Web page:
One of the downsides of being a Little League president is that I fall behind on the latest subjects of water cooler chat. I didn’t see President Obama’s interview with Jay Leno on The Tonight Show until last night. (Thank goodness for DVR.) This is when the president made that infamous crack about the “Special Olympics” and his bowling score.
I’m sure that a Special Olympian could have beaten Obama’s bowling score by a wide margin, and a Special Olympic basketball player wouldn’t be afraid to give him “hard fouls.”
But the faux pas isn’t just a commentary about Special Olympics. It shows some misconceptions we have about the nature of sports and competition.
The first myth is the Special Olympians are not competitive. If you’ve ever seen the Special Olympics (or Little League’s own Challenger division), you know this isn’t true. Special Olympians are just as competitive as any athlete, but the things they are competitive about are different than what most people think is “competition”. Special Olympians enjoy the sense of accomplishment — doing something they couldn’t do before. They enjoy the thrill of taking part. They appreciate the cheers of their fans and support of their coaches and teammates. In many respects, the Special Olympics is purer and much closer to the true ideal of competition than many mainstream sports.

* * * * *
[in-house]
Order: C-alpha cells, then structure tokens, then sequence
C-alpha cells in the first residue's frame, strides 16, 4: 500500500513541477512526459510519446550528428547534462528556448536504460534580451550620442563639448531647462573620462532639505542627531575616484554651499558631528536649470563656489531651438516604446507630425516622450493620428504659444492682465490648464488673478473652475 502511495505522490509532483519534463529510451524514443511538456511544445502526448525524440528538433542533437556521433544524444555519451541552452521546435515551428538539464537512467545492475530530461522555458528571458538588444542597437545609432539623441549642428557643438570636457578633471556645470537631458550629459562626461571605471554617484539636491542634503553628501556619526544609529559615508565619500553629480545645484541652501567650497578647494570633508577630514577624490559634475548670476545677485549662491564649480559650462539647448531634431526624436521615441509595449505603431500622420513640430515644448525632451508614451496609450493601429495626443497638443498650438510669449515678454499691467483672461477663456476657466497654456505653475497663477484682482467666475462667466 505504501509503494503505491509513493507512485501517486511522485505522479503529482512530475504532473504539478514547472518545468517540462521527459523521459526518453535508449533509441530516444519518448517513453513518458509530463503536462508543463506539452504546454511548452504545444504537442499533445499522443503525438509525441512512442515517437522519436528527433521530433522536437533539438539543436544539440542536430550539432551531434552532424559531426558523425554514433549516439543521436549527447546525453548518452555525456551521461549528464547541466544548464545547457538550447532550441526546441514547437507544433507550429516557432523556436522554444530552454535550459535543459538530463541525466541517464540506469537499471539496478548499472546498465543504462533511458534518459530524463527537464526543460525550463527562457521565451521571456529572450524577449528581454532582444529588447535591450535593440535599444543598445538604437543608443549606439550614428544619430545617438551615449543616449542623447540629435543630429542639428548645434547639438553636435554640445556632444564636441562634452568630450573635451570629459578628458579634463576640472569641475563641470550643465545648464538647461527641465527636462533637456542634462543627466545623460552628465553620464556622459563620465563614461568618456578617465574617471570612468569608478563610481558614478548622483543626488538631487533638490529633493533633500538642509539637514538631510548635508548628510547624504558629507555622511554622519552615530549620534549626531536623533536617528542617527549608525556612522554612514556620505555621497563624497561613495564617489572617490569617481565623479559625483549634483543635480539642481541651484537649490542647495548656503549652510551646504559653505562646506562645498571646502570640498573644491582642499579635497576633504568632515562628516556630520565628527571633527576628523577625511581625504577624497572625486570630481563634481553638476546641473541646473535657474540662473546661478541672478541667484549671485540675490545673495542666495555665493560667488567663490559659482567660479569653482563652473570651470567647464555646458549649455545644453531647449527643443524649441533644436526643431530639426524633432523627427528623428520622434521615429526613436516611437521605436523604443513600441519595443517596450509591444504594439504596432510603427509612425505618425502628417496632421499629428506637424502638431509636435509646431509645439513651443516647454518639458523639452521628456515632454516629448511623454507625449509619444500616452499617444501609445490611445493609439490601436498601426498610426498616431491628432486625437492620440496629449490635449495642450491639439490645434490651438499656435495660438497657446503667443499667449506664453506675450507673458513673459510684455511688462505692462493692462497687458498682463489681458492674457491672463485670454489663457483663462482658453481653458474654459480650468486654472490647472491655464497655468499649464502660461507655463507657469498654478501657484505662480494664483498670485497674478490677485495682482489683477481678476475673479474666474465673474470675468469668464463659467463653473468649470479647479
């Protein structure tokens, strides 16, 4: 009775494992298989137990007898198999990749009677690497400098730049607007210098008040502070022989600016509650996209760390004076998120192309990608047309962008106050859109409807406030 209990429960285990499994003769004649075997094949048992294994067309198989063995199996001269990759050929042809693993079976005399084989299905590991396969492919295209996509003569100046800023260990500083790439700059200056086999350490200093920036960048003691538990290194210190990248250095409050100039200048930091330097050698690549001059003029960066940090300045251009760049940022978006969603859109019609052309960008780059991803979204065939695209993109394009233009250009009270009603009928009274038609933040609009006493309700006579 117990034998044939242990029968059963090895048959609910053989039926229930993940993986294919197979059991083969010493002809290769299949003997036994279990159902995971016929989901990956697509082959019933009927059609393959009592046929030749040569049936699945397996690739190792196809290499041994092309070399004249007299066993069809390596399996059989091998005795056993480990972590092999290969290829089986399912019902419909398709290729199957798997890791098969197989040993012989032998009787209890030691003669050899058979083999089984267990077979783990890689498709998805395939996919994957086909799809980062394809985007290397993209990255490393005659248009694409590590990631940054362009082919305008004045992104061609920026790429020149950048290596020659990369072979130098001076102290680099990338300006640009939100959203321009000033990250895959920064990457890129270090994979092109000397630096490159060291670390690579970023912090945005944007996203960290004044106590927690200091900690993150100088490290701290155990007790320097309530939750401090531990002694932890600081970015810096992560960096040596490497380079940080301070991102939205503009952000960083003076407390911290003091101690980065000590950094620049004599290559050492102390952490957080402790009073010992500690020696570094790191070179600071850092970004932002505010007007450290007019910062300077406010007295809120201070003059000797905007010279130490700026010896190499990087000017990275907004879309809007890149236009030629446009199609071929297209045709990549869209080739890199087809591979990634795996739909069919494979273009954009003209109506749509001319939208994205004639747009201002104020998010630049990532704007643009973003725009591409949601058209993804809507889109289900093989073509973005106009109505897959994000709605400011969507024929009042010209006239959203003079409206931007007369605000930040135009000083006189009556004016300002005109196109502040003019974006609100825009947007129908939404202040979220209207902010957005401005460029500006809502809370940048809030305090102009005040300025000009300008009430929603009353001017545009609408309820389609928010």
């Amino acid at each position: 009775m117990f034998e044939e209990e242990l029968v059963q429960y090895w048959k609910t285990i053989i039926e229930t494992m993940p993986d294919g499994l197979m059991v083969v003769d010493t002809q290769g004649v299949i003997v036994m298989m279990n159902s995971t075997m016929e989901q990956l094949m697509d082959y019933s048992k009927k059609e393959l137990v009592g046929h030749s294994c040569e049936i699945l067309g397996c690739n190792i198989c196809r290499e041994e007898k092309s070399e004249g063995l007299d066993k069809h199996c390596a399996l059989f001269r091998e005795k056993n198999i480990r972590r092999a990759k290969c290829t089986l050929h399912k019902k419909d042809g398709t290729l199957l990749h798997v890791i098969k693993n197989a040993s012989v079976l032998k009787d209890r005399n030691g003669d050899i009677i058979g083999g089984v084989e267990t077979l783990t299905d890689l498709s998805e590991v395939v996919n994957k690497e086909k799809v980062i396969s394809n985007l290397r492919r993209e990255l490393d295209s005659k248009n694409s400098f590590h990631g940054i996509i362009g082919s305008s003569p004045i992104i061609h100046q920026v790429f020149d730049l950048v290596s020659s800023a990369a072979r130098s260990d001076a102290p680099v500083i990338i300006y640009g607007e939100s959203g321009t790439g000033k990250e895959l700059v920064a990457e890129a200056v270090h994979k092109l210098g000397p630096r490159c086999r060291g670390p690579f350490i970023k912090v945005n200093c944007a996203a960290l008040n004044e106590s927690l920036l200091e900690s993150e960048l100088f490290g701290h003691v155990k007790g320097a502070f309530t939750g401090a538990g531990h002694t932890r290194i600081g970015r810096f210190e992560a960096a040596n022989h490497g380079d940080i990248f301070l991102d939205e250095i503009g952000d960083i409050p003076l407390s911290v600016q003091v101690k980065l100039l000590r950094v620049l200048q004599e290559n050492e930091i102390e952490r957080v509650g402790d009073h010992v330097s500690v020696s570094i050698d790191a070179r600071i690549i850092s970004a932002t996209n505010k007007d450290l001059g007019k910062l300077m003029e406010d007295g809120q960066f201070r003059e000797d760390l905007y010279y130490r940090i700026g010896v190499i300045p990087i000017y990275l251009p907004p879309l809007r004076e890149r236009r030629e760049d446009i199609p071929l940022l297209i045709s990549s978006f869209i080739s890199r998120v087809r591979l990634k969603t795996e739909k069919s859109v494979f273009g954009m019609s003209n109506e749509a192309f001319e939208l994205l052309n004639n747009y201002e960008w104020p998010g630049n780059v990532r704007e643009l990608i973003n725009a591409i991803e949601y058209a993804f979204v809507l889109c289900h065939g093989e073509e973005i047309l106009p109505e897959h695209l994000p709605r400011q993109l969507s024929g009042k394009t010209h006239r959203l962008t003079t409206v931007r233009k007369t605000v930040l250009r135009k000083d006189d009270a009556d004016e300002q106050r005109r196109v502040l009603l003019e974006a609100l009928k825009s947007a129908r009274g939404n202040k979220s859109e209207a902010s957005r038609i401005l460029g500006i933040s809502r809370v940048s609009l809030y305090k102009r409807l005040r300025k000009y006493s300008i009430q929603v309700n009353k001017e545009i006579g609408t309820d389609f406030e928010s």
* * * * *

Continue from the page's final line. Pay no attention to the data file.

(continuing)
The leads to the second myth — the result is more important than the effort. It’s admirable that the president, with the challenges he is facing, would take time off from his busy schedule to enjoy a game of bowling. How many of us, with far less stress and responsibility, would prefer just sitting on the sofa watching TV. In sports, we have no control over the outcome of a game. Sometimes, we can face a far superior competitor, play under poor field conditions, or have inaccurate or biased officiating. In those situations, we can still be proud of the effort we put in.
For example, my son’s team recently lost a game 12-3 — a major defeat in most people’s assessment. But the team was still proud and happy because they played better than they had before. They made a couple of double plays and a few close plays that were called safe. They left the field feeling confident that they can play better and win next time.
The motto of the Special Olympics is “Let me win, but if I cannot win, let me be brave in the attempt.” This is a powerful message that all athletes should follow.